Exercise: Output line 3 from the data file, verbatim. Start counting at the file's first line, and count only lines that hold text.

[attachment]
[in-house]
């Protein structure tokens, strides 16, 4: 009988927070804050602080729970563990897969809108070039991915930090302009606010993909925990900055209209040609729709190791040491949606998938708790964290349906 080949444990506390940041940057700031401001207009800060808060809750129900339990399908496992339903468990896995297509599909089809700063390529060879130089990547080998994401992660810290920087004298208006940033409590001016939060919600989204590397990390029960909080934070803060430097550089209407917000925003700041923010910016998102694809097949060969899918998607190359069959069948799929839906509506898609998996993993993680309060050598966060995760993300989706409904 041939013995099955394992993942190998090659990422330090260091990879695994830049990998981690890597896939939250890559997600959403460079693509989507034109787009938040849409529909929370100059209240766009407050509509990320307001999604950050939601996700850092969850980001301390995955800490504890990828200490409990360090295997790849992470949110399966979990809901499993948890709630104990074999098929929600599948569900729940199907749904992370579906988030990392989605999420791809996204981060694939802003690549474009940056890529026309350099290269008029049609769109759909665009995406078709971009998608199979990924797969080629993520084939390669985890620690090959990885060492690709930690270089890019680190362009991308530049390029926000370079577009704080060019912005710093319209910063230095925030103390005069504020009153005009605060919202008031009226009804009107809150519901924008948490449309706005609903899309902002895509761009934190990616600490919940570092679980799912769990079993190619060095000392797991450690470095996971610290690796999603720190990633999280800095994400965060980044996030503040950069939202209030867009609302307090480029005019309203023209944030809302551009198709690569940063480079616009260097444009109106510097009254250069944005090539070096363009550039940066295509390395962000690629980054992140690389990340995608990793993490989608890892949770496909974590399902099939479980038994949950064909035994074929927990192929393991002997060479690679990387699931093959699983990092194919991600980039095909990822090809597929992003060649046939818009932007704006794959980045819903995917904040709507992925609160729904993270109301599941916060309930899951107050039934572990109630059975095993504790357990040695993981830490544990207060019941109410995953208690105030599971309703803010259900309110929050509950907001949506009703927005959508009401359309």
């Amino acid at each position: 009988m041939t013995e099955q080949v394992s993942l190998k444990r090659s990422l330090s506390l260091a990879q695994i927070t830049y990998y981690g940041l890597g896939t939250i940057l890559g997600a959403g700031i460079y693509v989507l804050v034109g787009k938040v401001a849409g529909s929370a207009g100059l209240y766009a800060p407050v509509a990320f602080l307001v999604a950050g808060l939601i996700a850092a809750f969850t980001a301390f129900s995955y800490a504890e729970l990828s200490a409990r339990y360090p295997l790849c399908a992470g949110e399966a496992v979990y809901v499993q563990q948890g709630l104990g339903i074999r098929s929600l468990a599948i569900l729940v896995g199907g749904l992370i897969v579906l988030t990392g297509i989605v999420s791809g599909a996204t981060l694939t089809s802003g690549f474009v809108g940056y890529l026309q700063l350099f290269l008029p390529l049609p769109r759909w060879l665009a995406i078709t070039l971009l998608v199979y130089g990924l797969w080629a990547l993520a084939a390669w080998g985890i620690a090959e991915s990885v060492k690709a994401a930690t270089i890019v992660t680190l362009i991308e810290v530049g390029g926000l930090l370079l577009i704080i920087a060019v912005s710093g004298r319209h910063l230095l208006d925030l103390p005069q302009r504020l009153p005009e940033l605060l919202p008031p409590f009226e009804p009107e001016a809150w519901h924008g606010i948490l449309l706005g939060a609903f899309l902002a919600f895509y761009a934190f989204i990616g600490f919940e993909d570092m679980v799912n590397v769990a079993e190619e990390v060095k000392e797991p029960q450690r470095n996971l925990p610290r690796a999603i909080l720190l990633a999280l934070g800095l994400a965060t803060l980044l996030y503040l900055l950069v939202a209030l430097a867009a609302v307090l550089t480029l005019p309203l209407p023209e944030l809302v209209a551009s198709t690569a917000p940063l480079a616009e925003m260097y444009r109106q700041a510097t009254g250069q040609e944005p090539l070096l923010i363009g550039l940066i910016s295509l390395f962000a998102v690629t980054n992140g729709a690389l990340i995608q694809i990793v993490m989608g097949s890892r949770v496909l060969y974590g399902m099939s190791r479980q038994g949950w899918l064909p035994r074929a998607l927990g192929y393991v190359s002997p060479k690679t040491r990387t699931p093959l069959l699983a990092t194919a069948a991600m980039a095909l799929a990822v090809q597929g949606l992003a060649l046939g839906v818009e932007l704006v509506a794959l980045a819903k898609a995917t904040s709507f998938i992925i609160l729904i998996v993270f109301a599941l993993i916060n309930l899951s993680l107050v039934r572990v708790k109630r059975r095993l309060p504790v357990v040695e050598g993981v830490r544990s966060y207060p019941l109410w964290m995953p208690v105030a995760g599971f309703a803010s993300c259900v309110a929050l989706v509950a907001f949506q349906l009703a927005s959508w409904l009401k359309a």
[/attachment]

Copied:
């Amino acid at each position: 009988m041939t013995e099955q080949v394992s993942l190998k444990r090659s990422l330090s506390l260091a990879q695994i927070t830049y990998y981690g940041l890597g896939t939250i940057l890559g997600a959403g700031i460079y693509v989507l804050v034109g787009k938040v401001a849409g529909s929370a207009g100059l209240y766009a800060p407050v509509a990320f602080l307001v999604a950050g808060l939601i996700a850092a809750f969850t980001a301390f129900s995955y800490a504890e729970l990828s200490a409990r339990y360090p295997l790849c399908a992470g949110e399966a496992v979990y809901v499993q563990q948890g709630l104990g339903i074999r098929s929600l468990a599948i569900l729940v896995g199907g749904l992370i897969v579906l988030t990392g297509i989605v999420s791809g599909a996204t981060l694939t089809s802003g690549f474009v809108g940056y890529l026309q700063l350099f290269l008029p390529l049609p769109r759909w060879l665009a995406i078709t070039l971009l998608v199979y130089g990924l797969w080629a990547l993520a084939a390669w080998g985890i620690a090959e991915s990885v060492k690709a994401a930690t270089i890019v992660t680190l362009i991308e810290v530049g390029g926000l930090l370079l577009i704080i920087a060019v912005s710093g004298r319209h910063l230095l208006d925030l103390p005069q302009r504020l009153p005009e940033l605060l919202p008031p409590f009226e009804p009107e001016a809150w519901h924008g606010i948490l449309l706005g939060a609903f899309l902002a919600f895509y761009a934190f989204i990616g600490f919940e993909d570092m679980v799912n590397v769990a079993e190619e990390v060095k000392e797991p029960q450690r470095n996971l925990p610290r690796a999603i909080l720190l990633a999280l934070g800095l994400a965060t803060l980044l996030y503040l900055l950069v939202a209030l430097a867009a609302v307090l550089t480029l005019p309203l209407p023209e944030l809302v209209a551009s198709t690569a917000p940063l480079a616009e925003m260097y444009r109106q700041a510097t009254g250069q040609e944005p090539l070096l923010i363009g550039l940066i910016s295509l390395f962000a998102v690629t980054n992140g729709a690389l990340i995608q694809i990793v993490m989608g097949s890892r949770v496909l060969y974590g399902m099939s190791r479980q038994g949950w899918l064909p035994r074929a998607l927990g192929y393991v190359s002997p060479k690679t040491r990387t699931p093959l069959l699983a990092t194919a069948a991600m980039a095909l799929a990822v090809q597929g949606l992003a060649l046939g839906v818009e932007l704006v509506a794959l980045a819903k898609a995917t904040s709507f998938i992925i609160l729904i998996v993270f109301a599941l993993i916060n309930l899951s993680l107050v039934r572990v708790k109630r059975r095993l309060p504790v357990v040695e050598g993981v830490r544990s966060y207060p019941l109410w964290m995953p208690v105030a995760g599971f309703a803010s993300c259900v309110a929050l989706v509950a907001f949506q349906l009703a927005s959508w409904l009401k359309a």